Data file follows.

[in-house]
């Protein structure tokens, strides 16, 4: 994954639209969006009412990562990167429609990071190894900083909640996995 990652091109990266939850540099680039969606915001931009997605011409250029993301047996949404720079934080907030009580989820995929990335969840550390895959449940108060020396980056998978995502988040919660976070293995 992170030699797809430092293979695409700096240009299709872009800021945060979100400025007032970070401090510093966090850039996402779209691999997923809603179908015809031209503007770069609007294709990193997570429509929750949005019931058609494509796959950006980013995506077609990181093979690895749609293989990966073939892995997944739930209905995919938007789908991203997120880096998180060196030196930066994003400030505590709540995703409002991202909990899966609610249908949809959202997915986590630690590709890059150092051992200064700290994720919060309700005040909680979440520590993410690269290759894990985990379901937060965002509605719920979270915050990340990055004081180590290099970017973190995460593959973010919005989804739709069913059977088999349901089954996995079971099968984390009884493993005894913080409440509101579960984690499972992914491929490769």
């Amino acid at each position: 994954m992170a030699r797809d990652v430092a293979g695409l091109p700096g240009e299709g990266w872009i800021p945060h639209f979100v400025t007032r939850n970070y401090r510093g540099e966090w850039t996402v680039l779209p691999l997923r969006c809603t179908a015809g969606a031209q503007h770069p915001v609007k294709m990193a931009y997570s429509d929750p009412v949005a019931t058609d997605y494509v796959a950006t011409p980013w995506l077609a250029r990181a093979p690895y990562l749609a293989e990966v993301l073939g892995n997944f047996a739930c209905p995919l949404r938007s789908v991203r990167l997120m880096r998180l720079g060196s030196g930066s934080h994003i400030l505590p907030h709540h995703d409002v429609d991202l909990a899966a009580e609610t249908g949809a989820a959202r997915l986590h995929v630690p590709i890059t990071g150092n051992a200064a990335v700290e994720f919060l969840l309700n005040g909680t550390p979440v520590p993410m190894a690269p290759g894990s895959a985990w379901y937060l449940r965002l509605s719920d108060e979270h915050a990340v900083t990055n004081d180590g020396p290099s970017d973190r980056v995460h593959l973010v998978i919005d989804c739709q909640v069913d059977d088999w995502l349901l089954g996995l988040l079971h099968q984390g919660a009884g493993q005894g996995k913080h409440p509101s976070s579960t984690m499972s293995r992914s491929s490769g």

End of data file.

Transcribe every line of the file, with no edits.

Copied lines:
[in-house]
């Protein structure tokens, strides 16, 4: 994954639209969006009412990562990167429609990071190894900083909640996995 990652091109990266939850540099680039969606915001931009997605011409250029993301047996949404720079934080907030009580989820995929990335969840550390895959449940108060020396980056998978995502988040919660976070293995 992170030699797809430092293979695409700096240009299709872009800021945060979100400025007032970070401090510093966090850039996402779209691999997923809603179908015809031209503007770069609007294709990193997570429509929750949005019931058609494509796959950006980013995506077609990181093979690895749609293989990966073939892995997944739930209905995919938007789908991203997120880096998180060196030196930066994003400030505590709540995703409002991202909990899966609610249908949809959202997915986590630690590709890059150092051992200064700290994720919060309700005040909680979440520590993410690269290759894990985990379901937060965002509605719920979270915050990340990055004081180590290099970017973190995460593959973010919005989804739709069913059977088999349901089954996995079971099968984390009884493993005894913080409440509101579960984690499972992914491929490769």
């Amino acid at each position: 994954m992170a030699r797809d990652v430092a293979g695409l091109p700096g240009e299709g990266w872009i800021p945060h639209f979100v400025t007032r939850n970070y401090r510093g540099e966090w850039t996402v680039l779209p691999l997923r969006c809603t179908a015809g969606a031209q503007h770069p915001v609007k294709m990193a931009y997570s429509d929750p009412v949005a019931t058609d997605y494509v796959a950006t011409p980013w995506l077609a250029r990181a093979p690895y990562l749609a293989e990966v993301l073939g892995n997944f047996a739930c209905p995919l949404r938007s789908v991203r990167l997120m880096r998180l720079g060196s030196g930066s934080h994003i400030l505590p907030h709540h995703d409002v429609d991202l909990a899966a009580e609610t249908g949809a989820a959202r997915l986590h995929v630690p590709i890059t990071g150092n051992a200064a990335v700290e994720f919060l969840l309700n005040g909680t550390p979440v520590p993410m190894a690269p290759g894990s895959a985990w379901y937060l449940r965002l509605s719920d108060e979270h915050a990340v900083t990055n004081d180590g020396p290099s970017d973190r980056v995460h593959l973010v998978i919005d989804c739709q909640v069913d059977d088999w995502l349901l089954g996995l988040l079971h099968q984390g919660a009884g493993q005894g996995k913080h409440p509101s976070s579960t984690m499972s293995r992914s491929s490769g």